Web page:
Shelby Steele writes another impressive article about President Obama. In it, he offers the following analysis:
Mr. Obama won the presidency by achieving a symbiotic bond with the American people: He would labor not to show himself, and Americans would labor not to see him. As providence would have it, this was a very effective symbiosis politically. And yet, without self-disclosure on the one hand or cross-examination on the other, Mr. Obama became arguably the least known man ever to step into the American presidency.
Our new race problem—the sophistication of seeing what isn’t there rather than what is—has surprised us with a president who hides his lack of economic understanding behind a drama of scale…Mr. Obama’s economic thinking (or lack thereof) adds up to a kind of rudderless cowboyism combined with wishful thinking. You would think that in the two solid years of daily campaigning leading up to his election this nakedness would have been seen…
I think that Mr. Obama is not just inexperienced; he is also hampered by a distinct inner emptiness—not an emptiness that comes from stupidity or a lack of ability but an emptiness that has been actually nurtured and developed as an adaptation to the political world…
…[H]e has come forward in American politics by emptying himself of strong convictions, by rejecting principled stands as “ideological,” and by promising to deliver us from the “tired” culture-war debates of the past. He aspires to be “post-ideological,” “post-racial” and “post-partisan,” which is to say that he defines himself by a series of “nots”—thus implying that being nothing is better than being something. He tries to make a politics out of emptiness itself.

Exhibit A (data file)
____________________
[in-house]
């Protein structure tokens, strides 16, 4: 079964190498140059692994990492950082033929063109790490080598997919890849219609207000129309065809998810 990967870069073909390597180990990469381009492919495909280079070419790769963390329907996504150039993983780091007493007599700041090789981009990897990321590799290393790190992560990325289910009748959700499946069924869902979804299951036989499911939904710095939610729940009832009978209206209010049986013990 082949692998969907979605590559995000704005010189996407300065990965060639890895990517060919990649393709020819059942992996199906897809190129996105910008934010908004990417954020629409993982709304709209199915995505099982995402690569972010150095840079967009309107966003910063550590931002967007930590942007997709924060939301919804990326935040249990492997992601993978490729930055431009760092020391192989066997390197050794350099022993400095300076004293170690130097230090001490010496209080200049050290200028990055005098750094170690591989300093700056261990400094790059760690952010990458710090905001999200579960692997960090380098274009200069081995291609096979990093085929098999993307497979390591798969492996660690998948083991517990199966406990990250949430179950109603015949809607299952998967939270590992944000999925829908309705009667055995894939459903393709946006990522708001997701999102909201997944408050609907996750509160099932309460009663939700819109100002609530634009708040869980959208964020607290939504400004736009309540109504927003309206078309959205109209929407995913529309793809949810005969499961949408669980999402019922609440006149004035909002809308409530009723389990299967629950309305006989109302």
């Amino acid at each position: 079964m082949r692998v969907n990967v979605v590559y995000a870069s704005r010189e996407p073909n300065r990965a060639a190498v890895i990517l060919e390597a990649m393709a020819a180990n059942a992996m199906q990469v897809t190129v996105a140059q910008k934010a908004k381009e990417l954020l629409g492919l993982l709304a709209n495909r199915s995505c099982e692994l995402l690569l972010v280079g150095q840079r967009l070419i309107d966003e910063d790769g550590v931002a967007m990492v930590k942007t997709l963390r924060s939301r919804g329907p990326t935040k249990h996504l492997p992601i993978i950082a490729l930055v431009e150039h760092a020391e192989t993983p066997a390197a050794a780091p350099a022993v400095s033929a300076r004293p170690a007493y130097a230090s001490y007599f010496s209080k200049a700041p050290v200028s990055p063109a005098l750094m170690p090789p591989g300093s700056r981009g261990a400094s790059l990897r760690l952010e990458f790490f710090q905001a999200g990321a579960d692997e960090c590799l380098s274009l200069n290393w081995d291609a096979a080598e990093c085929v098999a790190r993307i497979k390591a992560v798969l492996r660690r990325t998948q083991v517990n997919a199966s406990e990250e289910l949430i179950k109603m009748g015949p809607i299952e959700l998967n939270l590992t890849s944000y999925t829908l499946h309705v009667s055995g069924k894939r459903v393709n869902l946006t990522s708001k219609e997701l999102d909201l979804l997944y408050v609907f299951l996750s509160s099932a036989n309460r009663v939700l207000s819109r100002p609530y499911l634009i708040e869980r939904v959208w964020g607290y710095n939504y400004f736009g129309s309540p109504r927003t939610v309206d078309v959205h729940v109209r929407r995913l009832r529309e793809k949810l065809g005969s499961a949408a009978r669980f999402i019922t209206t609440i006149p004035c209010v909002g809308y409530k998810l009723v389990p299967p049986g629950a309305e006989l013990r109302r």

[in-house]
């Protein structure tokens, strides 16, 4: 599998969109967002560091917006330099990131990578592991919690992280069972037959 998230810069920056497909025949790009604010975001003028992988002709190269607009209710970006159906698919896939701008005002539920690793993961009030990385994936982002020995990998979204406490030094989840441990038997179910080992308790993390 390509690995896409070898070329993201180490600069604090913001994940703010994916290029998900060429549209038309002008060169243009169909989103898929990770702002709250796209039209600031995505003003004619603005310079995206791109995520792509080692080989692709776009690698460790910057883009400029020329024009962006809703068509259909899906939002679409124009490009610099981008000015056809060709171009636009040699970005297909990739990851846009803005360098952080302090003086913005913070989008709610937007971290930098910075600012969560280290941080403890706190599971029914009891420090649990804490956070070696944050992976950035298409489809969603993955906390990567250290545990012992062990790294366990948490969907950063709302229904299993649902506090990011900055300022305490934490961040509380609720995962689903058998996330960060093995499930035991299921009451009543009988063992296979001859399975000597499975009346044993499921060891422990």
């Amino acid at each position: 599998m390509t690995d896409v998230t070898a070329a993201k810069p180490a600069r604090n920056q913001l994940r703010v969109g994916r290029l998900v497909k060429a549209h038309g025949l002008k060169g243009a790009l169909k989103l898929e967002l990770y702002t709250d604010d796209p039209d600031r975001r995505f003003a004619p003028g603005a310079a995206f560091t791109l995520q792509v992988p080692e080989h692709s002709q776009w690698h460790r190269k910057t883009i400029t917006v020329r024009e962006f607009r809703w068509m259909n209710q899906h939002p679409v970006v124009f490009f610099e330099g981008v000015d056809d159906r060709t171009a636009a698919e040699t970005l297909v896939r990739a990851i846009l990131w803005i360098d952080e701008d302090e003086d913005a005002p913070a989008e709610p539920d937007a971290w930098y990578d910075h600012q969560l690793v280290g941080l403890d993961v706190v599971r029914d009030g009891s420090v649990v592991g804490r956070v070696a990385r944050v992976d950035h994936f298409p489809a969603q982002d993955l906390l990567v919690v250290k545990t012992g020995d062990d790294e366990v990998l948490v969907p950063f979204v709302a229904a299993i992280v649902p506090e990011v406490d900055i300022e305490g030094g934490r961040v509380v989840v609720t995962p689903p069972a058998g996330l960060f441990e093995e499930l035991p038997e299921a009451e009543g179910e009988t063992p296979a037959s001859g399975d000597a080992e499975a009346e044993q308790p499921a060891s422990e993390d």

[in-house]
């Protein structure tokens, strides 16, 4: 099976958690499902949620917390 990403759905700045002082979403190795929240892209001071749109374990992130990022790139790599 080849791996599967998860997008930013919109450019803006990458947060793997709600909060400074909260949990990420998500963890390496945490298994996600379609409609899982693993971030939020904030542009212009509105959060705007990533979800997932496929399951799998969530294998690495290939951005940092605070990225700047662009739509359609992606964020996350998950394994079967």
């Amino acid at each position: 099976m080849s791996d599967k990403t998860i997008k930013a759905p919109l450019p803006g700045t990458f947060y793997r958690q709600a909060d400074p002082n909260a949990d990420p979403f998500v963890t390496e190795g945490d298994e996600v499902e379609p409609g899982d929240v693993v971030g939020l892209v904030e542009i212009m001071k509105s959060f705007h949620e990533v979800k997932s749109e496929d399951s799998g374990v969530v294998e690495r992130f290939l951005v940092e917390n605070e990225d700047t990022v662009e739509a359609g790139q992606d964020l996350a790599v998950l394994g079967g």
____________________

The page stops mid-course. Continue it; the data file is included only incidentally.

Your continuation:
I think this is very finely put, but I would add the following: I do not believe that Obama’s political emptiness is real. Rather, I think he is quite full—of leftist ideology, that is. This political emptiness was (and still is, although the extent to which he can still manage to pull it off has diminished over time as his actions have begun to speak more loudly than his lofty words) a strategic pose that he adopted in order to get elected. His truer and deeper emptiness is an emotional one which, to paraphrase Steele, has been “nurtured and developed as an adaptation to the world in which he found himself as a child and young adult.” That, perhaps, is the most frightening part of all; I believe he lacks an inner core, and has filled the vacuum with an ideology that he plans to impose on this country if he possibly can, whether we like it or not.
That’s what “yes, we can” was all about.